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BUSINESS
October 7, 2013 | By Salvador Rodriguez
It seems there are still sore feelings about the closing of hyper-local news start-up EveryBlock. And of course, the drama started on Twitter. EveryBlock founder Adrian Holovaty slammed NBC News Chief Digital Officer Vivian Schiller, the person who shut down his start-up, by advising Twitter not to hire her for its Head of News opening. The tweet comes shortly after a report by AllThingsD that said Schiller is believed to be the top candidate for the position. Attention @twitter management: hiring @VivianSchiller would be a huge mistake.
ARTICLES BY DATE
CALIFORNIA | LOCAL
April 25, 2014 | By Howard Blume
A Los Angeles high school science teacher returned to the classroom Friday two months after being suspended over concerns that two students had assembled "dangerous" science projects under his supervision. Both projects overseen by teacher Greg Schiller were capable of launching small objects. A staff member at the downtown Cortines School of Visual & Performing Arts had raised concerns about one of them. Both are common in science fairs. "I am very excited to be back with my students and help them prepare for the Advanced Placement tests, which are a week away," Schiller said Thursday.
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CALIFORNIA | LOCAL
October 26, 1990
Of all the glories, the thrills and excitement Leonard Bernstein gave us, perhaps the most moving was in the last year of his life. Conducting Beethoven's Ninth Symphony with an international orchestra in Berlin as the wall crumbled and hands joined, there was Bernstein, bellowing along with the chorus singing Schiller's "Ode to Joy"--" alle menschen seine brudern ." What a gift of hope for the human condition! JERRY PACHT Los Angeles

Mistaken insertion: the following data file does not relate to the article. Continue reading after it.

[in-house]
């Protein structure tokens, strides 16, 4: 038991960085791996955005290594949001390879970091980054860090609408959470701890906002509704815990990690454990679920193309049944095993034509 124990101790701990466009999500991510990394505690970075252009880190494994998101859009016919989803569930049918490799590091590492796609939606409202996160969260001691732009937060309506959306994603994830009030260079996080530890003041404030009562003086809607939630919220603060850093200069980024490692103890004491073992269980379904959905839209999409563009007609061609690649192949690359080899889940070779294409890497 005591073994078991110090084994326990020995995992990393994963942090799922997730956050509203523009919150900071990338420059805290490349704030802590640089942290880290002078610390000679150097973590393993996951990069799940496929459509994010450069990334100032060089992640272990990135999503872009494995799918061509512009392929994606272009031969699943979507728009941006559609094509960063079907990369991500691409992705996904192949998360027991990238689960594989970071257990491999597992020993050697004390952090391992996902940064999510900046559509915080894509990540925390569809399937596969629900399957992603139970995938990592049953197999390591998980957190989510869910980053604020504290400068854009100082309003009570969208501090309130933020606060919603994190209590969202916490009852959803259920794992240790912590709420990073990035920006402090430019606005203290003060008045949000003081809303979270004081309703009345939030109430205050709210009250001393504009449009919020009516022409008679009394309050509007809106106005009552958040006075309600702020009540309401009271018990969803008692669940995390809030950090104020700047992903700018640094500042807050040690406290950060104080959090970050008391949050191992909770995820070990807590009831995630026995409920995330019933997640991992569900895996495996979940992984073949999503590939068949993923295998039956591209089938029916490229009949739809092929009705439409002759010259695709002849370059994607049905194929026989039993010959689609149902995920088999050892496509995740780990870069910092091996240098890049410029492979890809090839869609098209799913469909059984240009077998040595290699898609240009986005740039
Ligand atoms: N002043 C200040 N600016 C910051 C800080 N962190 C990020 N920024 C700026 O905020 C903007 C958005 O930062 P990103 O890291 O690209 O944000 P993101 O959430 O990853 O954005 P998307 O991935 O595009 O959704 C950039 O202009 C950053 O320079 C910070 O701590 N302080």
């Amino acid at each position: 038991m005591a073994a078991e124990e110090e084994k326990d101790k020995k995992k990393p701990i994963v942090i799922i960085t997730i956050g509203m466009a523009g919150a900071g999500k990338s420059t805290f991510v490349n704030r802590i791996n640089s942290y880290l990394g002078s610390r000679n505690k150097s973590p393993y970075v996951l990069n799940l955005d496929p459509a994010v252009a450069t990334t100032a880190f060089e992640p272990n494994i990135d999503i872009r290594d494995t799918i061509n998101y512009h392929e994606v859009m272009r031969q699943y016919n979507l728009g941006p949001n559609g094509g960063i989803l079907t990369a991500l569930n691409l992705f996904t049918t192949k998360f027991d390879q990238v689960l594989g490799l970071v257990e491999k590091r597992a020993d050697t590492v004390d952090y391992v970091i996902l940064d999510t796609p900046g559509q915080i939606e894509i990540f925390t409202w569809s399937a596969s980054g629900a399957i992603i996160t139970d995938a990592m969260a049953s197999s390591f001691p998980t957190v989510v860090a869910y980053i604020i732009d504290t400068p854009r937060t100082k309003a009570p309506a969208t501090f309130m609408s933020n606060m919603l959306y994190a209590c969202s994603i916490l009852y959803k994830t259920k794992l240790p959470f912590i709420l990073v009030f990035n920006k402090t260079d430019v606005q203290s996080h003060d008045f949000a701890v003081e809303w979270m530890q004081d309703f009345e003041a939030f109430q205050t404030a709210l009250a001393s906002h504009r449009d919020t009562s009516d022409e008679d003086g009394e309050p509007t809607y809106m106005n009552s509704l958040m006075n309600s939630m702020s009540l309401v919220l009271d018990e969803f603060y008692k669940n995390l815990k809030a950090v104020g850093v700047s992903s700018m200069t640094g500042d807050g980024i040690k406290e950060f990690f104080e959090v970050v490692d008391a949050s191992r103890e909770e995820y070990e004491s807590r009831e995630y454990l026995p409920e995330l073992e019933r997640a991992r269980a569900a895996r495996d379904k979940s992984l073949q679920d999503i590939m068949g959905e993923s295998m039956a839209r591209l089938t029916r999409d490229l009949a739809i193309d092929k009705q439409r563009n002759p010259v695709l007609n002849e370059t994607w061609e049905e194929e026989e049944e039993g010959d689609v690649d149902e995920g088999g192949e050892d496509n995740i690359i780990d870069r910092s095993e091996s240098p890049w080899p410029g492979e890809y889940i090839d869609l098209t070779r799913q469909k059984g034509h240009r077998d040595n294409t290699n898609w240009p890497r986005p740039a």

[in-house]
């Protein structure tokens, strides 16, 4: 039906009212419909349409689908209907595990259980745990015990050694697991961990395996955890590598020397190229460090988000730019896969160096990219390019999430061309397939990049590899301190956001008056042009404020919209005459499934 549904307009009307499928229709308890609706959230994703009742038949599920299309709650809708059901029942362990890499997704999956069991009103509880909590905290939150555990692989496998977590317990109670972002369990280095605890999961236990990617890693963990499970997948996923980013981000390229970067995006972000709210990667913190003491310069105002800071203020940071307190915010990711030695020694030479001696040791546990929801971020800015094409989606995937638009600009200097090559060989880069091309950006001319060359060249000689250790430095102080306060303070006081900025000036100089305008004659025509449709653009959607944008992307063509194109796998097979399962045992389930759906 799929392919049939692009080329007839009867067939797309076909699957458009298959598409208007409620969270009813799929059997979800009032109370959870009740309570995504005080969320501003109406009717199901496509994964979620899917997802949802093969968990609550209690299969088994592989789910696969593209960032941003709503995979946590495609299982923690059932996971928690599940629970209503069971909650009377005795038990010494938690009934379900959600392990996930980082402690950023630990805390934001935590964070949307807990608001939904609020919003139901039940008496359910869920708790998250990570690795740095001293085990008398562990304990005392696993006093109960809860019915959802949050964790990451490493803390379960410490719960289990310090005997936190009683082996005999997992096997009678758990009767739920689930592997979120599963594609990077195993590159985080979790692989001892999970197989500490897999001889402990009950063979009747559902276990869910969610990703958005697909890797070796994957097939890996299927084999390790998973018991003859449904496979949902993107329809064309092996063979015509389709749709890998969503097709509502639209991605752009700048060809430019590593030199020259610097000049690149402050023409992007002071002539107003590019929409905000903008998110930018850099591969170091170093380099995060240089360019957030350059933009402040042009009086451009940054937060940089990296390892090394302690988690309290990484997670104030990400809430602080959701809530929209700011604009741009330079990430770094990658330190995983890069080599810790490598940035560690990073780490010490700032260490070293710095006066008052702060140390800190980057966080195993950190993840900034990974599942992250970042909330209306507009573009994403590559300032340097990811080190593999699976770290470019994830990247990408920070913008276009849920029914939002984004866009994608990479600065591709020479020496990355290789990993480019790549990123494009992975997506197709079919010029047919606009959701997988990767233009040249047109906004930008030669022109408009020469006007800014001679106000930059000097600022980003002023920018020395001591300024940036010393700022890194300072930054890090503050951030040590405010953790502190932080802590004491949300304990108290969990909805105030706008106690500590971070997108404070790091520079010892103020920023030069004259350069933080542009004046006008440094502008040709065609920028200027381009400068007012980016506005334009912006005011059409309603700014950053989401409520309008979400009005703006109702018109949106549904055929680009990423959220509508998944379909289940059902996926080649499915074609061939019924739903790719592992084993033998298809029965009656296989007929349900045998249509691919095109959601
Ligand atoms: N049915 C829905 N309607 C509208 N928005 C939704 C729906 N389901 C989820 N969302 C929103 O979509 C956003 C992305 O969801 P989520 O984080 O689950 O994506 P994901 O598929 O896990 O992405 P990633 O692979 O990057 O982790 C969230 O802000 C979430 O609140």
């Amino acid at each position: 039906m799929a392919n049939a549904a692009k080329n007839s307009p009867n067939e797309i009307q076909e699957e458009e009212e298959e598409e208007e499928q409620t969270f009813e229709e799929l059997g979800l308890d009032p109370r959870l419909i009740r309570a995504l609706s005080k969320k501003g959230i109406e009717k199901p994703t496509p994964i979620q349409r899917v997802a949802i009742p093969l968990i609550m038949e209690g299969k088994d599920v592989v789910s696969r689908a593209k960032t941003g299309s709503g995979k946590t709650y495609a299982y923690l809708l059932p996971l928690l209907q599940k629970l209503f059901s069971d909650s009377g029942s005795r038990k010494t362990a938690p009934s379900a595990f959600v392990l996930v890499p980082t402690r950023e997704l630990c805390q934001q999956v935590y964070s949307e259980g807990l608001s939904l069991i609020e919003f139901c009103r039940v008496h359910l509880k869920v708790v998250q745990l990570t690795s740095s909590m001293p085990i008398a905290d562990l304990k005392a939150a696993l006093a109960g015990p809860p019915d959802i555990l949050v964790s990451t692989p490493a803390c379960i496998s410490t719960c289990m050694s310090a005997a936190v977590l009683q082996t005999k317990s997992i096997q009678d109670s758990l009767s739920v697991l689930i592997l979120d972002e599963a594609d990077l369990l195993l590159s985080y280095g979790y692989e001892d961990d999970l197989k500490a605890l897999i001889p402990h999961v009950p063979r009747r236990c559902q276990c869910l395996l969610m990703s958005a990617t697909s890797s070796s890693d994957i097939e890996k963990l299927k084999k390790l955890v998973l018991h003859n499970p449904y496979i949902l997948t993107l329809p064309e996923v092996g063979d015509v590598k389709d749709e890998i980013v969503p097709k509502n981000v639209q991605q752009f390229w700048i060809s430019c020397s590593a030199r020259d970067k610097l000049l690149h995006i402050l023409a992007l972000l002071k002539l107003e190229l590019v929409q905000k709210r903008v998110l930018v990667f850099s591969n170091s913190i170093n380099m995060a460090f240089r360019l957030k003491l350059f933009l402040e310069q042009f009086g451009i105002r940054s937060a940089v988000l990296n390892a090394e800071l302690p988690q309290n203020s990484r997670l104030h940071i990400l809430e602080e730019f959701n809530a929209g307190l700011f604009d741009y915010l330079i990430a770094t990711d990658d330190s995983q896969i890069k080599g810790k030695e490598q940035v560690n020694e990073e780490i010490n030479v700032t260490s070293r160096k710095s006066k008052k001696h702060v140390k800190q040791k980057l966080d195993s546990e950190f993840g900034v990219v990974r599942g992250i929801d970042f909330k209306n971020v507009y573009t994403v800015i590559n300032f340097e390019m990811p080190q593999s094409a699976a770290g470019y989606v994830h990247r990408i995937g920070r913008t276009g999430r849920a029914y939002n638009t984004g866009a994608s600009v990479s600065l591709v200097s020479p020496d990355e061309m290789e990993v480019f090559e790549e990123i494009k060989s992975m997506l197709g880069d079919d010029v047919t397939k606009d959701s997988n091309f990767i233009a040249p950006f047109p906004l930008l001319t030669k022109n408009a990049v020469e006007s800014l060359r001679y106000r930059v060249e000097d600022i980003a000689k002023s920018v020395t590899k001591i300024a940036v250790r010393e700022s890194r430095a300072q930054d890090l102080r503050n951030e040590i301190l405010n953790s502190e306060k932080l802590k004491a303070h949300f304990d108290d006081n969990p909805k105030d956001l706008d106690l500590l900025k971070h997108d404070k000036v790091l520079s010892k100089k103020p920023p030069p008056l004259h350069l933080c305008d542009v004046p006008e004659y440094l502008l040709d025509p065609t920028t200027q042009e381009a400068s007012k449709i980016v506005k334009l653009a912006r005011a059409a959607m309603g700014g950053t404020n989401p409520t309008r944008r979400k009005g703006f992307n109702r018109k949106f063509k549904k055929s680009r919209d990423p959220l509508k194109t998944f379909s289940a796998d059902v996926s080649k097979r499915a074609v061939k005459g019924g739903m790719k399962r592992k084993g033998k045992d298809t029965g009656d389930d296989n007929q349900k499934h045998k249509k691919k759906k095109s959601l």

OPINION
April 10, 2014 | By The Times editorial board
In February, Los Angeles Unified School District officials suspended a teacher after two of his students turned in science projects that administrators thought looked like guns. Even granting that school officials have a right to be hypersensitive these days about anything resembling a weapon, their decision to remove him from the classroom was a harmful overreaction. It's also hard to understand why the investigation into this seemingly simple matter has taken more than a month.
CALIFORNIA | LOCAL
June 24, 1986
Upon finishing the article about Ayala seeking the ouster of Schiller I was overwhelmed by a dual sense of disappointment and disgust. I was disappointed, because it would appear from reading the article that politicians in this state will never do anything but pay lip service to the cause of clean air. Sure, they will appoint a board for this and a commission to study that. But in the final analysis, this reader wonders as to the actual intended purpose of such entities. I felt an even greater sense of disgust at the apparently blatant presumption of politicians to expect, and in essence to require, that their board appointees forsake their personal and professional values, skills, experience and goals--the very qualities for which they should initially have been placed on such boards--in order to avoid "stepping" on any of the "appointers' " toes, or the toes of their friends.